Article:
Seen & Heard Intl reviews LMP’s performance at the Arts Institute

On Saturday 9th March, LMP performed an all-Mozart programme at the University of Plymouth with pianist and Music Director of The Arts Institute, Dr Robert Taub. The programme featured three greatly contrasting works: the rarely-performed, humorous Seranata Notturna; the brooding and dramatic Piano Concerto in D minor, and the triumphant Jupiter, Mozart’s last symphony. Philip Buttall from Seen & Heard International reviewed the performance and his article can be found below:

London Mozart Players Get University of Plymouth Series Off to a Flying Start

Philip R Buttall, Seen & Heard International

This was the inaugural concert of the new Musica Viva Concert Series, with the remit to bring internationally acclaimed performers back to Plymouth, in the UK’s far South West. Its stated aim is to ‘inspire, educate, challenge, and unite’ audiences by presenting world-class musicians in a number of different situations: public performances, open rehearsals and informal talks.

At the heart of this initiative is the University of Plymouth, and specifically its Arts Institute. For a number of years this functioned under the banner of Peninsula Arts. Its then Director of Music Simon Ible delighted audiences in the city and its environs with regular musical events. Those often featured the Ten Tors Orchestra, and, more recently, the Peninsula Arts Sinfonietta, ensembles which comprise virtually the best available players in the area, all of whom earn their living through music – unlike Plymouth’s own eighty-strong Symphony Orchestra, one of the oldest strictly amateur ensembles in the country. They have all played their part in bringing symphonic repertoire to the area.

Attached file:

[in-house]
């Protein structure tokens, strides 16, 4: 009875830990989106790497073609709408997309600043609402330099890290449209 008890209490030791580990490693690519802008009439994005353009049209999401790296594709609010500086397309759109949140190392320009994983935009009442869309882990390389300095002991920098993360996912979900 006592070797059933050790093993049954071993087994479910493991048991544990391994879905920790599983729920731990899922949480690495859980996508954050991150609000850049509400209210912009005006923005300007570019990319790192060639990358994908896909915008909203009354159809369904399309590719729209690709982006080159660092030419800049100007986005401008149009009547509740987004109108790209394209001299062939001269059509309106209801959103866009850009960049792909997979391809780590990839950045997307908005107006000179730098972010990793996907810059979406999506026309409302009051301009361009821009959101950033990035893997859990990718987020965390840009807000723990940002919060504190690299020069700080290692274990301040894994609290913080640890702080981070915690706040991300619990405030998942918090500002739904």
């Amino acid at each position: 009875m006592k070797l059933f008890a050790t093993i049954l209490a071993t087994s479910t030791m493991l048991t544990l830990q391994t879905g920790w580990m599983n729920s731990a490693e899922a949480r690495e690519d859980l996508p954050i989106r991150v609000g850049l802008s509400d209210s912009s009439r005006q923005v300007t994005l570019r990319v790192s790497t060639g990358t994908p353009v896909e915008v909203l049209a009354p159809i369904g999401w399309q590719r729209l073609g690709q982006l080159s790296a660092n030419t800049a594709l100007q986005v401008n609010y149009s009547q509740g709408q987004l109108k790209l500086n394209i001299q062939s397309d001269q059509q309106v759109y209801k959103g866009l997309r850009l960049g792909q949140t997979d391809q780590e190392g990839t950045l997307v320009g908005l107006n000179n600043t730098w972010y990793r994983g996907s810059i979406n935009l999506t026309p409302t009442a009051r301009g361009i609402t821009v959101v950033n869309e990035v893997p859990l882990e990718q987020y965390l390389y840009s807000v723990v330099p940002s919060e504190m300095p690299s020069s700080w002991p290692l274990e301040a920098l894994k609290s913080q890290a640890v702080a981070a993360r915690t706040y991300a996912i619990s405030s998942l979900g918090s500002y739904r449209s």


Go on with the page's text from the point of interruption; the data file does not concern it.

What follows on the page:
When Ible relinquished the baton some year ago, The Arts Institute (still Peninsula Arts) were extremely fortunate in encouraging eminent American-born concert pianist, academic and festival organiser Robert Taub to take up the position. Ible had already organised a number of themed concert series, but his approach and that of Taub’s would reflect their different musical expertise and interests. I had a chat with Taub towards the end of 2018 about his new Musica Viva Series. He wanted to make the point that there should be nothing unusual about the London Mozart Players (LMP) – an ensemble of world repute, whom he had chosen to open the series – coming to Plymouth. The audiences here have not always turned out in their hundreds, but Taub was confident that people should flock to see a first-class product. He also wanted to reach out and involve the audience; one of the ideas was a short pre-concert talk.

Judging by how the church was packed full well before the advertised start-time, Taub could certainly tick two of his boxes already: employ a top ensemble to bring in the punters, and then give everyone present a chance to find out a little more about the works to be heard. Taub had enlisted the help both of LMP Principal Cellist Sebastian Comberti, and a Model D Steinway Grand (hired by the Arts Institute direct from Steinway & Sons, London in another instance of ‘only the best will do’).

This first-time pre-concert talk fell a little flat in actual presentation. A single hand-held microphone just could not accommodate both speakers, especially when Taub moved to demonstrate something at the piano. (Hands-free radio microphones might be a way to go.) The talk highlighted some interesting points to be picked up in the programme, essentially to do with the piano concerto, and given in a most congenial and by no means overly technical fashion…… read more